Dubai-based Emirates Industry for Camel Milk & Products (EICMP), the holding company for Camelicious, along with sister companies The Majlis and Al Nassma, are teaming up with new partners to develop camel-based products for a whole range of new sectors. The General Manager of Al Nassma has reported a 100 percent growth in sales over the last 12 months alone with major retailers.
The three sister companies Camelicious, The Majlis and Al Nassma all source their basic milk product from a single farm which houses more than 3,000 camels, and collectively produces almost 5,000 litres per day. Together, they are considered as the biggest entity in the UAE developing camel-based produce.
Although the company has seen a 100 percent rise in sales of its produce over the last year, demand still outstrips supply and increasing production is the company’s biggest challenge.
“Camels give an average of seven litres per day, compare that to a cow, which is 25 litres and up. Around 5,000 litres a day is not awfully much from Camelicious alone,” said Kirsten Lange, the director of communications for all three brands.
The Al Nassma brand distributes fine chocolate products made from camel milk and The Majlis retail outlet in Dubai Mall sells a range of bread loaves, muffins, Danish pastries and ice cream, while Camelicious offers a range of camel milk products and is planning to expand its range in the coming weeks.
“We have four flavours of milk, three cheeses, and two more new dairy products that will hit the shelves next month... We believe in the potential of camel milk and products you can actually make out of camel milk,” she added.
The company is looking to expand further and commercialise the use of camel milk into more overseas markets. “It’s not only the camel milk products we are aiming to export. The first products arrived in Europe last week. They included camel milk powder, camel whey powder and small quantities of fresh camel milk and this is for testing and sampling,” Lange explained.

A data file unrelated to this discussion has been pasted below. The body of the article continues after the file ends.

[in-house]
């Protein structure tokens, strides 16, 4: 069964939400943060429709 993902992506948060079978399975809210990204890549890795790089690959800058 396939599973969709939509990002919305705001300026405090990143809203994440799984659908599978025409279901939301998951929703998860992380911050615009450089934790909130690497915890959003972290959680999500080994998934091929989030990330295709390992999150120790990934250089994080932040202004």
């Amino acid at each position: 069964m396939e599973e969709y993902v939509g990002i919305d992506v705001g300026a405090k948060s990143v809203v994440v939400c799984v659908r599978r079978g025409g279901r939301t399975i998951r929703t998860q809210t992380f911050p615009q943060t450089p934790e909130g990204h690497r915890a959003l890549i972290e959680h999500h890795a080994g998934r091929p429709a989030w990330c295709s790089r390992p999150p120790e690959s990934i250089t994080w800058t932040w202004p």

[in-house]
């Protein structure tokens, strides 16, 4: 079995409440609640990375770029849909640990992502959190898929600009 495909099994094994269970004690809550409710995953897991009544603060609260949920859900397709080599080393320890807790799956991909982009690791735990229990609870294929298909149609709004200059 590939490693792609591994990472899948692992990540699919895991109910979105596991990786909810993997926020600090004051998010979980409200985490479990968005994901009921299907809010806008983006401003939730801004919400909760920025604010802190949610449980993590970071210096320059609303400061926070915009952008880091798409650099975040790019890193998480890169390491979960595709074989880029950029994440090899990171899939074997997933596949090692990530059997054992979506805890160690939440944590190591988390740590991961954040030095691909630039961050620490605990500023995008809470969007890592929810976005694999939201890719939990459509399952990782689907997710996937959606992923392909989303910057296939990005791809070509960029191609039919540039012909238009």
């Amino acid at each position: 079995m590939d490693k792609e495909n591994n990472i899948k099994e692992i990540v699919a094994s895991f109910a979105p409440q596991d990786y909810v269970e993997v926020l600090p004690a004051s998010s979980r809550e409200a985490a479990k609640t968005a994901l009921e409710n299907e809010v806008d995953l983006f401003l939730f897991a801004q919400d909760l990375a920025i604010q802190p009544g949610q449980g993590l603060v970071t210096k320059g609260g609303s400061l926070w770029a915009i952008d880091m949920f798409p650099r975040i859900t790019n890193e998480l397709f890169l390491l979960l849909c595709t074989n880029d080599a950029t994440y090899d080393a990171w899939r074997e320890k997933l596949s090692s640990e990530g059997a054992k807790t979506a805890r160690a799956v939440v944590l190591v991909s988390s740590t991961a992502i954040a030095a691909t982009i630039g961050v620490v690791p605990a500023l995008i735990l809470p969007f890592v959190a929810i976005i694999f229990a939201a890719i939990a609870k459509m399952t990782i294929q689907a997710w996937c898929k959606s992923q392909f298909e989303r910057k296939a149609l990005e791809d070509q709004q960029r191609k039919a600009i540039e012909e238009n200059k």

“So we are looking for partners to develop new products and discover new fields. I mean we are pioneers it’s the first time it’s ever been done, never before did anyone take it to that scale.”
According to Lange, they are planning to expand into the pharmaceutical industry, cosmetics industry and are even experimenting with sports and nutritional supplements. Camel milk contains high amounts of vitamin C and is rich in lanolin, which is a mineral that is known for its beauty and skin moisturising benefits and is complimenting to the needs of the cosmetic industry.
“You expect this kind of goat milk taste, this gamey kind of harsh taste, and it’s exactly the opposite. It’s actually really light, it has 50 percent less fat than cow’s milk and it has a slightly salty edge to it because it has a lot of minerals and calcium mainly,” she said.
In terms of buyers, Al Nassma’s recent sales records show 40 percent of the sales go towards Westerners and Europeans, 40 percent of consumers are from the Far East and only 20 percent are from this region. “When you look at the sales numbers of who the people are that actually buy in Dubai Duty Free it’s really interesting to see the split. It is something that is matching here, and also matching abroad.”
Iftar review: The Farm, Al Barari
Surrounded by dense botanical gardens and landscaped lakes...
Six waistline-friendly Ramadan desserts
Consuming sweets high in sugar and calories late at night...
Iftar review: Mint Leaf of London
A refined Indian dining experience overlooking the Burj...
New lounge ‘Indie’ to open in DIFC
Gaucho and Add-Mind launch new partnership to open new lounge...
UAE hotel launches $2,722 luxury 'Iftar in the Sky' group package
The St. Regis Abu Dhabi offer can accommodate up to 50 guests...
Sometimes it's not all about the bass
Imagine a world where the music suited the venue and the...
High flying business lunch at Zero Gravity
AED 69 for Two’ is two courses – choice of either a starter...